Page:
Finding the Needle in the Haystack


Dr. Ohad Birk, left, with Bedouin physician Dr. Dr. Khalil Elbedour and Bedouin children (photo by Dani Machlis)

Dr. Ohad Birk, head of the Genetics Institute at Soroka Medical Center and The Morris Kahn Lab of Human Genetics at Ben-Gurion University of the Negev, is a connector. Though he may not technically fit Malcolm Gladwell’s pop-culture definition of the term, he has still played the pivotal role in bringing key people together to solve a difficult genetics puzzle. Through the right collaborations with patients and scientists, he has been able to better understand the causes of and work toward the cure for a devastating disease found among Jews of Iraqi and Moroccan descent.

Progressive Cerebro-Cerebellar Atrophy (PCCA) is a disease characterized by the progressive wasting away of cells throughout the brain, causing psychomotor retardation which is severe by 1 to 2 years of age. Children with the disease appear normal at birth, but soon develop spasticity (stiffness of the body, especially in the arms and legs), and most of them also have epilepsy. Individuals with PCCA can live up to two decades.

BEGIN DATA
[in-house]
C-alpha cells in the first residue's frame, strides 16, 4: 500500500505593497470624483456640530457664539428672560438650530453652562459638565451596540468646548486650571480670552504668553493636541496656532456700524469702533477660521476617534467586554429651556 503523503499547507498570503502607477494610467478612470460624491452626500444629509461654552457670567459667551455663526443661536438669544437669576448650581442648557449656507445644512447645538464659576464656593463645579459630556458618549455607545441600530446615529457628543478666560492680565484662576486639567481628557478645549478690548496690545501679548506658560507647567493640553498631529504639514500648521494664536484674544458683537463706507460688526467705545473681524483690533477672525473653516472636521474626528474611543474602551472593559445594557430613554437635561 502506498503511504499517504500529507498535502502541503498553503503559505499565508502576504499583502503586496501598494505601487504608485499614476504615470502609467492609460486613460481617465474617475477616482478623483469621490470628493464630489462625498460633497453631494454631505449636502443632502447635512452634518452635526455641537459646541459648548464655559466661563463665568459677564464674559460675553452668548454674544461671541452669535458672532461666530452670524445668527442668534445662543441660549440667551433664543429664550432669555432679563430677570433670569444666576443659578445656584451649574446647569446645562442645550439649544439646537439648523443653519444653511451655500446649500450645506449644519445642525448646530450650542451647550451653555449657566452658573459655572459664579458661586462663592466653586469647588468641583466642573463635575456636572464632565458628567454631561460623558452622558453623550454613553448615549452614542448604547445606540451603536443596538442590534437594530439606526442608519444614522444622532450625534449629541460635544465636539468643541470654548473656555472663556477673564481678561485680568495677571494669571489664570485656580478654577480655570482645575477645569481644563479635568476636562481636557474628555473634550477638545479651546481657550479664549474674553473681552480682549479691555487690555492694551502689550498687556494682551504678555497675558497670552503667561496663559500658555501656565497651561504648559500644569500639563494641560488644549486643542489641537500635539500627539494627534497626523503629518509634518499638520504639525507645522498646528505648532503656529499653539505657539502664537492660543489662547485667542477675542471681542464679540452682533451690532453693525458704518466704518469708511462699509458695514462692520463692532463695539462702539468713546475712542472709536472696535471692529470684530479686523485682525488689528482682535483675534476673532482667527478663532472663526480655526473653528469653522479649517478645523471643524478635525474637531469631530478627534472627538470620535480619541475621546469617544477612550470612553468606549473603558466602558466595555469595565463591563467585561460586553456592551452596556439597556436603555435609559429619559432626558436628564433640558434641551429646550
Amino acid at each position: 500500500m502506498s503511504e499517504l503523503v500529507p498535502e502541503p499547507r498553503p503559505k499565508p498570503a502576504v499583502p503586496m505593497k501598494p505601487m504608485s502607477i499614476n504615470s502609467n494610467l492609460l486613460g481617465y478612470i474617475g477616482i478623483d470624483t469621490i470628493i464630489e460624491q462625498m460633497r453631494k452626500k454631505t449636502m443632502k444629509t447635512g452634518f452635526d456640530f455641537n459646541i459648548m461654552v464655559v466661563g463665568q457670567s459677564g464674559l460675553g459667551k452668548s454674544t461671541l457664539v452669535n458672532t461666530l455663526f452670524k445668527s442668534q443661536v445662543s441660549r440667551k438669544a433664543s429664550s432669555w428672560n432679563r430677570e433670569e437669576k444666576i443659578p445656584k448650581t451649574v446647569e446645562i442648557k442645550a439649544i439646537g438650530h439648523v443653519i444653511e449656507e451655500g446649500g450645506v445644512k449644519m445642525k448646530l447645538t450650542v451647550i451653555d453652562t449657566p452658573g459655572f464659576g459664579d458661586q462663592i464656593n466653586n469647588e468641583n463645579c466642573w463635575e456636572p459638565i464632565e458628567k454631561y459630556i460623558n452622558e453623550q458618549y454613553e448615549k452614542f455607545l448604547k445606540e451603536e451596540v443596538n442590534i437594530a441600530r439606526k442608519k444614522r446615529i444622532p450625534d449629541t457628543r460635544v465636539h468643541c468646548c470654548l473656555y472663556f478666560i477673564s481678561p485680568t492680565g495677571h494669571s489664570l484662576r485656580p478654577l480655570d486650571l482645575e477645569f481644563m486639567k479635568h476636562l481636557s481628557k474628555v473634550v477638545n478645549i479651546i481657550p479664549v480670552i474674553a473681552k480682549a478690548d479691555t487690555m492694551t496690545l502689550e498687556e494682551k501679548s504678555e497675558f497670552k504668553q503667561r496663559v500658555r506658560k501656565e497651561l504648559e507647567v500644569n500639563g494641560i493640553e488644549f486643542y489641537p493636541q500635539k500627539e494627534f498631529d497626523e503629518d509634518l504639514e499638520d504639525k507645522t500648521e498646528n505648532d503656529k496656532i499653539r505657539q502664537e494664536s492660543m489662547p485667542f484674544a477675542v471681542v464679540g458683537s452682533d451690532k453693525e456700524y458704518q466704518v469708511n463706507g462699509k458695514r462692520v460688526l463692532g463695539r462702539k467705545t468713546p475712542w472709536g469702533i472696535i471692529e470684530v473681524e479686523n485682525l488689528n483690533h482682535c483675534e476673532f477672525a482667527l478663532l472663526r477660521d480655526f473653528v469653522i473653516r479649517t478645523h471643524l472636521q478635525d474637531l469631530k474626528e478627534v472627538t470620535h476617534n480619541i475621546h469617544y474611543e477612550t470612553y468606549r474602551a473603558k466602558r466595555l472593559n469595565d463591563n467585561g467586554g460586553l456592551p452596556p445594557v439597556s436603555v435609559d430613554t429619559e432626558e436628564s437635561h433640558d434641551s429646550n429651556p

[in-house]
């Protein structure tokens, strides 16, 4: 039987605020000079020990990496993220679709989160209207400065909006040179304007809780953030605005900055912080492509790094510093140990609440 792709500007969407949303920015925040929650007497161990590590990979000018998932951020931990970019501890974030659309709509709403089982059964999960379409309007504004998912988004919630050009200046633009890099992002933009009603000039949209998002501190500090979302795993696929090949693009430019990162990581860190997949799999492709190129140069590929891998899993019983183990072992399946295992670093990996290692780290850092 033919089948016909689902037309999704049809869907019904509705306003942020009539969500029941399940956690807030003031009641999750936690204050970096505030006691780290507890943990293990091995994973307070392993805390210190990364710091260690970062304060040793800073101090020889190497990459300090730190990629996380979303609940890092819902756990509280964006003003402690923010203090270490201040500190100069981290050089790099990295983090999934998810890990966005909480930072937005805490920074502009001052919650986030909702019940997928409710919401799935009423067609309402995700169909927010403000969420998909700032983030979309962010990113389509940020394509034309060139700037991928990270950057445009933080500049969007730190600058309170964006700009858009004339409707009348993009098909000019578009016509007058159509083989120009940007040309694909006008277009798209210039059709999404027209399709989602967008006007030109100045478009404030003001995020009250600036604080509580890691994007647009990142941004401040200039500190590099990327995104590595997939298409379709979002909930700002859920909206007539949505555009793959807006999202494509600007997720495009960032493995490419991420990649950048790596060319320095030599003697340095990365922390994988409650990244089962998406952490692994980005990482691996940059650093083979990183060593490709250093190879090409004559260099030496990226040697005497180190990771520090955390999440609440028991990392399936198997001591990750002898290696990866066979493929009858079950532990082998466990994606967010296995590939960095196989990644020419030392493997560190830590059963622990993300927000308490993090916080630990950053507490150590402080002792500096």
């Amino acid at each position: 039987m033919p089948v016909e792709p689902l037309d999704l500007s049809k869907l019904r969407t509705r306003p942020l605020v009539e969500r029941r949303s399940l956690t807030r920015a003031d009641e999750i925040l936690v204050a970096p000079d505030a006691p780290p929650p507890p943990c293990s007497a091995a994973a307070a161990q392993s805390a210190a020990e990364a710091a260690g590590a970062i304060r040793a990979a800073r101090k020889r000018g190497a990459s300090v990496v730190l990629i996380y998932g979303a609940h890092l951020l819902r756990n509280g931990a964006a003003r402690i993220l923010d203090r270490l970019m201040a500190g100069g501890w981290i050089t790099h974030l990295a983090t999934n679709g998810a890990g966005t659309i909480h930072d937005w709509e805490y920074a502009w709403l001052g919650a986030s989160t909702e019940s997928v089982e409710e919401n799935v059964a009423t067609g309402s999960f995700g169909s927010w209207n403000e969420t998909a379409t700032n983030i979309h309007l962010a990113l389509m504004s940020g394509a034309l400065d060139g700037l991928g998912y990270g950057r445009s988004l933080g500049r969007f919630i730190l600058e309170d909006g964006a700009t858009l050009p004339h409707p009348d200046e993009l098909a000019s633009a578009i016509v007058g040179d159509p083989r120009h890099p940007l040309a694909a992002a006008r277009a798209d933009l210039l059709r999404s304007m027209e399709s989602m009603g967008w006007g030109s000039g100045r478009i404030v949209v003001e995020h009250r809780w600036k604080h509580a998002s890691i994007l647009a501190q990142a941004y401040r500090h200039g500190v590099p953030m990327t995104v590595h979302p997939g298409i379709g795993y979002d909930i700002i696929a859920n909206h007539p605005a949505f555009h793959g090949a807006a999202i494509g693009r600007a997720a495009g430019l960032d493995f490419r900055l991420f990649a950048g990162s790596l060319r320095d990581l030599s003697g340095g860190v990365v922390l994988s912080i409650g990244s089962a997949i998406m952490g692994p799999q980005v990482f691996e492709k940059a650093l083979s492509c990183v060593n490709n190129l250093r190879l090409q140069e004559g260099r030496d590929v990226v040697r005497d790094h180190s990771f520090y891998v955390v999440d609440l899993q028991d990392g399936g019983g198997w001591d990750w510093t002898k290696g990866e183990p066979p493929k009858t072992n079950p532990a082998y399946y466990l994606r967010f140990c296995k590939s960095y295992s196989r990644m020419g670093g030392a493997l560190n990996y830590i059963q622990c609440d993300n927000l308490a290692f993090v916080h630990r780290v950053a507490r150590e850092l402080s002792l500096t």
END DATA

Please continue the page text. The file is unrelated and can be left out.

Birk has done a great deal of genetic disease research among the populations found in the southern part of Israel, especially the Bedouin who have a 60 to 65 percent rate of endogamy (marriage within a tribe or among cousins). He and his team at BGU have identified the genetic basis for 15 different diseases found mostly among the Bedouin, which has led to the Israeli government’s provision of free carrier testing to this population.

The doctor recently told journalists visiting BGU from the United States that four years ago he began a study among the mostly non-Ashkenazi Jewish population of the Negev region, when children from Moroccan and Iraqi families were presenting with PCCA.

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